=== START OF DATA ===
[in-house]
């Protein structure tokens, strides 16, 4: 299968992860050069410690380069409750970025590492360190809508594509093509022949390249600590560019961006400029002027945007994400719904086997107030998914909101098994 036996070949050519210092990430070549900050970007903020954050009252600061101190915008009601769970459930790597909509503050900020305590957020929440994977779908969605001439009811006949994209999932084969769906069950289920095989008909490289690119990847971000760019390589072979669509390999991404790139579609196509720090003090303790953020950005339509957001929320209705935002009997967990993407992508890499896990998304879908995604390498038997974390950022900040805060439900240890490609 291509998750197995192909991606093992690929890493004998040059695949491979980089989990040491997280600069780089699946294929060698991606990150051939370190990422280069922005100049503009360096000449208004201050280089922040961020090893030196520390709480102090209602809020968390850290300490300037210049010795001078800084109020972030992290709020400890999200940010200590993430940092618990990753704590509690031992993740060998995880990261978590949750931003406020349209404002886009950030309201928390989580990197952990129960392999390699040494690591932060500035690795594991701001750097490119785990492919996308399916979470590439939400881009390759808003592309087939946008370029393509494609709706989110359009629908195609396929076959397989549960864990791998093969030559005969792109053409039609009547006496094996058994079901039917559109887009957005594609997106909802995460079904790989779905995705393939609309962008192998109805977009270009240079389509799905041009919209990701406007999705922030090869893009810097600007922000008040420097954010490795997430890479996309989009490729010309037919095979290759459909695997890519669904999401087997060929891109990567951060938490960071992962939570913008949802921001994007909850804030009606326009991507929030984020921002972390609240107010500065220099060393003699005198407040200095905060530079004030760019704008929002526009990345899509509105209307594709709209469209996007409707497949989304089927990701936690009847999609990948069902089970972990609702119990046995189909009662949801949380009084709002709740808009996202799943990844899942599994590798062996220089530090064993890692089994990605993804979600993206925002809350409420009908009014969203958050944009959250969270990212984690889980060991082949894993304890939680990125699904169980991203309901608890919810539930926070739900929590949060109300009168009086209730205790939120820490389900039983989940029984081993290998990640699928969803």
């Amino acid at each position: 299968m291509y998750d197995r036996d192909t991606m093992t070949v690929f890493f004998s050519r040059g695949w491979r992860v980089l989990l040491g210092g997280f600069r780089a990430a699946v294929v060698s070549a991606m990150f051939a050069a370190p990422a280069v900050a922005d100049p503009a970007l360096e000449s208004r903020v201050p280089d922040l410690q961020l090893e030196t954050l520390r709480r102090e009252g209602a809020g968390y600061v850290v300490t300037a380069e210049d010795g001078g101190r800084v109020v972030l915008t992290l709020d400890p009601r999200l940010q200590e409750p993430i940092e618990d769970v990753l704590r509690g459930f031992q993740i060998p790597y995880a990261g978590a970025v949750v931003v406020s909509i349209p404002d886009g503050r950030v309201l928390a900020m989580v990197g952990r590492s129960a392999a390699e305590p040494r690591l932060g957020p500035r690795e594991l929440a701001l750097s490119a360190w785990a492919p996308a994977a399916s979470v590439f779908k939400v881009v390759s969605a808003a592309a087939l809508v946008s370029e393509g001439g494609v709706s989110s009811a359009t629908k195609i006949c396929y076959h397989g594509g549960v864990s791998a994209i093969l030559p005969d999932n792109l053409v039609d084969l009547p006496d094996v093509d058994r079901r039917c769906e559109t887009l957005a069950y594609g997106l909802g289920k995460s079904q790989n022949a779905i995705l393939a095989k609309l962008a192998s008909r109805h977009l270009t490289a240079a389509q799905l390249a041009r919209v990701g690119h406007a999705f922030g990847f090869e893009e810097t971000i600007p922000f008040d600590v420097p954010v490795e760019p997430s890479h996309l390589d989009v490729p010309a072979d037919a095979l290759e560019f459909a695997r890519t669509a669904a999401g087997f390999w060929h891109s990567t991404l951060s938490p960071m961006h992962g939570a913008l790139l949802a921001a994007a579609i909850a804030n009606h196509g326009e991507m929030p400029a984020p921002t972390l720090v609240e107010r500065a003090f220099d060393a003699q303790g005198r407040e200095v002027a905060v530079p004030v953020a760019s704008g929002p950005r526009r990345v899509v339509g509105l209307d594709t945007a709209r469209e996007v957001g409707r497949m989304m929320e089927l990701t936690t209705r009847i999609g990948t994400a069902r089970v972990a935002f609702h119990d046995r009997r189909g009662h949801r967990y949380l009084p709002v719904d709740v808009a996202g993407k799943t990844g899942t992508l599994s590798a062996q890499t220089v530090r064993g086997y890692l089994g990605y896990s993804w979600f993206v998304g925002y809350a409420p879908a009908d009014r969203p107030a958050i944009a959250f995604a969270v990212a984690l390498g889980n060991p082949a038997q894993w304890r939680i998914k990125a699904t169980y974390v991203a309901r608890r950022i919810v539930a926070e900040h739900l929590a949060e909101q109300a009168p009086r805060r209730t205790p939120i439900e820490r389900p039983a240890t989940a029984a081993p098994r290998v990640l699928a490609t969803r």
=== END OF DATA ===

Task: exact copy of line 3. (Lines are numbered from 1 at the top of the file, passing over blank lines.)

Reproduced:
């Amino acid at each position: 299968m291509y998750d197995r036996d192909t991606m093992t070949v690929f890493f004998s050519r040059g695949w491979r992860v980089l989990l040491g210092g997280f600069r780089a990430a699946v294929v060698s070549a991606m990150f051939a050069a370190p990422a280069v900050a922005d100049p503009a970007l360096e000449s208004r903020v201050p280089d922040l410690q961020l090893e030196t954050l520390r709480r102090e009252g209602a809020g968390y600061v850290v300490t300037a380069e210049d010795g001078g101190r800084v109020v972030l915008t992290l709020d400890p009601r999200l940010q200590e409750p993430i940092e618990d769970v990753l704590r509690g459930f031992q993740i060998p790597y995880a990261g978590a970025v949750v931003v406020s909509i349209p404002d886009g503050r950030v309201l928390a900020m989580v990197g952990r590492s129960a392999a390699e305590p040494r690591l932060g957020p500035r690795e594991l929440a701001l750097s490119a360190w785990a492919p996308a994977a399916s979470v590439f779908k939400v881009v390759s969605a808003a592309a087939l809508v946008s370029e393509g001439g494609v709706s989110s009811a359009t629908k195609i006949c396929y076959h397989g594509g549960v864990s791998a994209i093969l030559p005969d999932n792109l053409v039609d084969l009547p006496d094996v093509d058994r079901r039917c769906e559109t887009l957005a069950y594609g997106l909802g289920k995460s079904q790989n022949a779905i995705l393939a095989k609309l962008a192998s008909r109805h977009l270009t490289a240079a389509q799905l390249a041009r919209v990701g690119h406007a999705f922030g990847f090869e893009e810097t971000i600007p922000f008040d600590v420097p954010v490795e760019p997430s890479h996309l390589d989009v490729p010309a072979d037919a095979l290759e560019f459909a695997r890519t669509a669904a999401g087997f390999w060929h891109s990567t991404l951060s938490p960071m961006h992962g939570a913008l790139l949802a921001a994007a579609i909850a804030n009606h196509g326009e991507m929030p400029a984020p921002t972390l720090v609240e107010r500065a003090f220099d060393a003699q303790g005198r407040e200095v002027a905060v530079p004030v953020a760019s704008g929002p950005r526009r990345v899509v339509g509105l209307d594709t945007a709209r469209e996007v957001g409707r497949m989304m929320e089927l990701t936690t209705r009847i999609g990948t994400a069902r089970v972990a935002f609702h119990d046995r009997r189909g009662h949801r967990y949380l009084p709002v719904d709740v808009a996202g993407k799943t990844g899942t992508l599994s590798a062996q890499t220089v530090r064993g086997y890692l089994g990605y896990s993804w979600f993206v998304g925002y809350a409420p879908a009908d009014r969203p107030a958050i944009a959250f995604a969270v990212a984690l390498g889980n060991p082949a038997q894993w304890r939680i998914k990125a699904t169980y974390v991203a309901r608890r950022i919810v539930a926070e900040h739900l929590a949060e909101q109300a009168p009086r805060r209730t205790p939120i439900e820490r389900p039983a240890t989940a029984a081993p098994r290998v990640l699928a490609t969803r």